In one week the exhibition Alma-Tadema. Klassieke verleiding (Classical Charm) will open at the Fries Museum in Leeuwarden. From the designs by architect Paul Toornend and the first glimpses of the exhibition architecture, I have full confidence this will become a major, much talked about exhibition, not only for the Netherlands, but also for countries nearby such as Germany. Works by Alma-Tadema from all over the world have been included, from little known treasures to world famous titles such as The Roses of Heliogabalus and Silver Favourites. From famous museums, renowned private collectors, and the Fries Museum itself, including its recent acquisition Entrance to a Theatre and its charming Amo te. ama me. The parabole of Tadema’s career, starting in the small Frisian village of Dronrijp, via Antwerp, to his breakthrough, fame and fortune in London, will be well visualised. Houses and interiors are a central theme, not only in the sense of Tadema’s imagined interiors from Roman and Egyptian Antiquity but also the interiors of his own houses, which he designed himself and decorated with works by himself, relatives and close friends. The exhibition highlights Tadema’s thorough research of Antiquity but also his contemporary involvement in design of furniture and of sets and costumes for the stage. Finally, by clips of various films from the 1910s, but also classics such as Cecil B. DeMille’s The Ten Commandments and Ridley Scott’s Gladiator, the Second Life of Tadema’s work in cinema will be revealed. A prologue to this film and painting section you’ll see in this compilation above: on the levels of citations, deep staging and use of props based on antique furniture there is much to discover in Antiquity films related to Tadema.
Apart from the exhibition, art house Slieker (hosted within the premises of the Fries Museum) will show a full programme of silent and sound films depicting Antiquity , such as the shorts Gli ultimi giorni di Pompei (Luigi Maggi 1908), Agrippina (Enrico Guazzoni 1910), Le fils de Locuste (Louis Feuillade 1911) and L’ Orgie romaine (Louis Feuillade 1911). While Feuillade is known for his crime serials like Fantomas, around 1910 he made a whole range of interesting historical films, often beautifully hand-coloured. These short films will be shown with live music (harp, flute, violin) on Friday night 7 October, with an introduction by myself. Other screenings involve the silent Ben-Hur (1925) by Fred Niblo and with Ramon Novarro, the 1951 Quo vadis? by Mervyn LeRoy and starring Peter Ustinov as Nero, The Ten Commandments (DeMille 1956) with Yul Brynner and Charlton Heston, Ben-Hur (William Wyler 1959) with Heston and Stephen Boyd, The Fall of the Roman Empire (Anthony Mann 1964) with Boyd and Sophia Loren, Gladiator (Ridley Scott 2000) with Russell Crowe, Joaquin Phoenix and Connie Nielsen, Pompeii (Paul W.S. Andersson 2014) with Kit Harington and Kiefer Sutherland, and Exodus: Gods and Kings (Ridley Scott 2014) with Christian Bale and Joel Edgerton. All on the big screen. Moreover, within its Sunday Cinema Concert series the EYE Filmmuseum will show on Sunday 18 December the 1913 version of Quo vadis? by Enrico Guazzoni, with an ensemble led by Martin de Ruiter. He will use a selfmade score based on music written for the opera Quo vadis? (1909) by French composer Jean Nouguès. Again, the film will be introduced by myself.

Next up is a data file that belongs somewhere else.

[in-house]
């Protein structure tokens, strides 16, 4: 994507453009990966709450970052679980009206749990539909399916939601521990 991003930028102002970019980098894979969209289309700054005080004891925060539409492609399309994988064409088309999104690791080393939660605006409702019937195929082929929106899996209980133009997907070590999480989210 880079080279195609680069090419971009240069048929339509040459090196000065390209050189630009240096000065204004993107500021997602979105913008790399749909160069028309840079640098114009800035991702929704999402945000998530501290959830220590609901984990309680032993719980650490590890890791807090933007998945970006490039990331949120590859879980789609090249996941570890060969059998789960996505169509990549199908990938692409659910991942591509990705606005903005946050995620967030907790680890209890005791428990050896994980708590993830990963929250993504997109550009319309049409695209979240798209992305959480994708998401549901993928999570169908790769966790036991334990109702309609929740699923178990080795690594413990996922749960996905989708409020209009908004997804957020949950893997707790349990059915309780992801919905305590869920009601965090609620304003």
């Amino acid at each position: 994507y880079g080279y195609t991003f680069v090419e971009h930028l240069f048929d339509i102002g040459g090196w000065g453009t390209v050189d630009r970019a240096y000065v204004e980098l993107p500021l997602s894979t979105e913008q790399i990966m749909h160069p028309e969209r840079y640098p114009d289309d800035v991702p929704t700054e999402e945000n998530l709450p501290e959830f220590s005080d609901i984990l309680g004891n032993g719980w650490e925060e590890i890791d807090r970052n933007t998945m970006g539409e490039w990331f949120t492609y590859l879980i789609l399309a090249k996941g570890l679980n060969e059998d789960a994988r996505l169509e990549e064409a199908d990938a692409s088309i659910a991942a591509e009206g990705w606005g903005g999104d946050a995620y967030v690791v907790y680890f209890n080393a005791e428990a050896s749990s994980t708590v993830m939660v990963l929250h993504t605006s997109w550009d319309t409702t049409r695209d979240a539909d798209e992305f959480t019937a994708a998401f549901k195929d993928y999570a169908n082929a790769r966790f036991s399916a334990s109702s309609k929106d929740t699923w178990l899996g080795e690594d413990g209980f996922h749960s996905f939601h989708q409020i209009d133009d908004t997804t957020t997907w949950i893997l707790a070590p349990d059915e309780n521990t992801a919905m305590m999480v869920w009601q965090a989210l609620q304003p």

Fries Museum organizes a series of Saturday lectures by the various curators of this exhibition, so Peter Trippi, Elizabeth Prettejohn, Marlies Stoter and myself, plus additional speakers. Topics are e.g. the studio house as laboratory (1/10), Tadema’s immersion of his viewers (8/10), Tadema’s as portrait painter (20/10 and 27/10), his fascination for the East (11/12), and my own topic: Tadema and cinema (26/11). Finally, Prestel will edit a lavish book in three language editions (Dutch, German, English), as the exhibition afterwards will travel to Belvedere Museum (Vienna ) and Leighton House (London). Editors of the book are Peter Trippi and Elizabeth Prettejohn.